• @oliver Yes. It's one or the other, but not both. – jonk Sep 21 '18 at 21:07
• thanks again for your design. The reason I am using the improved original circuit from EEVBlog: with your solution at any time either Q1 or Q2 is ON imposing a constant power drain on the battery. By contrast my favorized circuit only consumes power when completely ON (apart from leakage currents and switching charges of course). But probably yours will help somebody with different requirements. – oliver Sep 23 '18 at 3:52

Currently C1 charges from 0 - Q3Vbe before Q3 turns on, but it only needs to discharge by 50-100mV to turn Q3 off. This makes the toggle very asymmetrical.

Replace Q3 with a P-chan FET to allow C1 to charge to a higher voltage. It now has an RC delay from 0 - VGS(th) and a discharge from V+ - VGS(th). If the VGS(th) is about half your supply you'll get close to 50% duty cycle.

Assuming you are toggling a 5V supply on/off then any FET with a VGS(th) around 2.5V would be fine ...perhaps something like a TP2104 might be suitable.

If you really want to assure a 50% duty cycle then you need a reliable toggle threshold point. easily done, but certainly more complex.

• I'll try that. So I end up with a p-channel again, which was the reason for flipping the circuit in the first place ;-) BTW it's 8V from two Lithium cells. – oliver Sep 14 '18 at 17:22

The problem basically goes into the direction of what Jack Creasey has noted. I found the solution only by simulating the circuit with LTSpice. Everything said below applies to my chosen operating voltage of 8 Volts.

1. Apart from the initial phase where C1 indeed charges from 0 to V(BE,Q3), C1's voltage oscillates only slightly around V(BE,Q3) ~ 0.8 Volts if the button is kept pushed and hence the output ground potential (GND) oscillates between 0 and 8 Volts (rectangularly). This is the mode I want to symmetrize the oscillation for.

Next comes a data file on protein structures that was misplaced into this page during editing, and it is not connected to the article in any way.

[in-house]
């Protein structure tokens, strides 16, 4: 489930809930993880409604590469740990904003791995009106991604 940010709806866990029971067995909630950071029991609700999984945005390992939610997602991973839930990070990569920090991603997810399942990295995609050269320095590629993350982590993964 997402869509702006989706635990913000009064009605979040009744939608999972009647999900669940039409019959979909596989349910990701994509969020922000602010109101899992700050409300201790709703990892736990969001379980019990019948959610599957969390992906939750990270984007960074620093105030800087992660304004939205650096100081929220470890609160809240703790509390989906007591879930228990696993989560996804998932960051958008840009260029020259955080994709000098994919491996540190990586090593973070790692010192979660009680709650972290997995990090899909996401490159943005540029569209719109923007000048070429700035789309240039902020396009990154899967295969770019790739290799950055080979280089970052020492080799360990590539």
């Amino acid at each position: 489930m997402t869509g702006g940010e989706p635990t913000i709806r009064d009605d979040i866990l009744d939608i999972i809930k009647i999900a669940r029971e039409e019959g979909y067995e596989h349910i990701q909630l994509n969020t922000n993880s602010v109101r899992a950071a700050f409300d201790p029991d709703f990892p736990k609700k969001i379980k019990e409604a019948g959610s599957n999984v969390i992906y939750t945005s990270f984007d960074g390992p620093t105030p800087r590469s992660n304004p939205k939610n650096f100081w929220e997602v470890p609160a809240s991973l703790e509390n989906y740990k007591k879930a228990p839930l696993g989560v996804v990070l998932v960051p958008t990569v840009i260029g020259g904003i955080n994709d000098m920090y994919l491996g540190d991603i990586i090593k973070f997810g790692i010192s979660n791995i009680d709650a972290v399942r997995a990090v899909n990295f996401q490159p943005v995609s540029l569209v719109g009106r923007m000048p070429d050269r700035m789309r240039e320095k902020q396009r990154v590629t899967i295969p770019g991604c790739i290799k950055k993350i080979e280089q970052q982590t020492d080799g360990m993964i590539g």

2. When C1 discharges (which is the case when the MOSFET Q1 is off) the current basically takes two paths: a) over R4 and then R3+R5 and RLOAD, which for small RLOAD amounts to mainly ~R4, and b) over the base-emitter diode of Q3, the current of which is initially quite high, but decreases exponentially fast as C1 discharges more and more; so Q3 contributes almost nothing to discharging C1 and it is practically all R4's business

3. So if the output ground potential (GND) is at ~0V, C1 charges over R4, which is driven by the voltage 8-0.8 = 7.2V, i.e. I = 7.2V/1MOhm = 7.2 uA. On the other hand, if GND is at +8V, C1 discharges again over R4 but this time driven by the voltage 0.8V, i.e. I = 0.8V/1MOhm = 0.8 uA. So discharging is almost 10 times slower than charging (apart from the short Q3 base current spike)! So it's no surprise that the duty cycle is way off 50%.

My solution was to introduce an additional resistor R6 = 250 kOhm parallel to C1. So discharging C1 if GND = +8V now goes over R4 || R6 = 200 kOhm, i.e. I(C1) = 0.8V/200kOhm = 4 uA. On the other hand when charging C1, the current through R4 splits into the current through C1 and an additional current through R6 of I = 0.8/250 kOhm = 3.2 uA so the current through C1 can only be I(C1) = 7.2 uA - 3.2 uA = 4 uA. So by introducing R6 I have assured that charging and discharging goes at the same rate (at least for the small oscillations of V(C1) that actually happen).

What remains a little ugly is the base current spike through Q3, which causes some nonlinearity. I cured that by introducing a base resistor R8 of the order of magnitude of the charging resistor R4, i.e. R8 = 1MOhm.

PS: meanwhile I have done a very rough measurement of quiescent current (partial discharging of an electrolytic capacitor while battery is disconnected) which gave me <5 nA which is pretty decent in my opinion (also given that it's a breadboard build). Don't know how much of that is due to leakage inside the capacitor itself, so it's an upper bound. PS end

Pictures below show the LTSpice simulation. One can see that the current through C1 (red curve) is now symmetrical around 0 uA and as expected it has an amplitude of ~ 4 uA. Correspondingly the duty cycle of the output GND is ~50% (blue curve). The button is kept pushed at t=2s (green curve).

And finally - voila! - the normal use case, where the output ground potential GND is toggled by short button presses (instead of holding the button in the pushed state and turning GND on/off automatically, which is the "abusive" case).

• Just a bit of nitpicking: V2 needs grounding somewhere. It might work, but it's pretty much an undefined case, best follow the book here. – a concerned citizen Sep 23 '18 at 7:09
• Yeah I have asked myself already why it works. Good to know I am not the only one. ;-) – oliver Sep 23 '18 at 7:32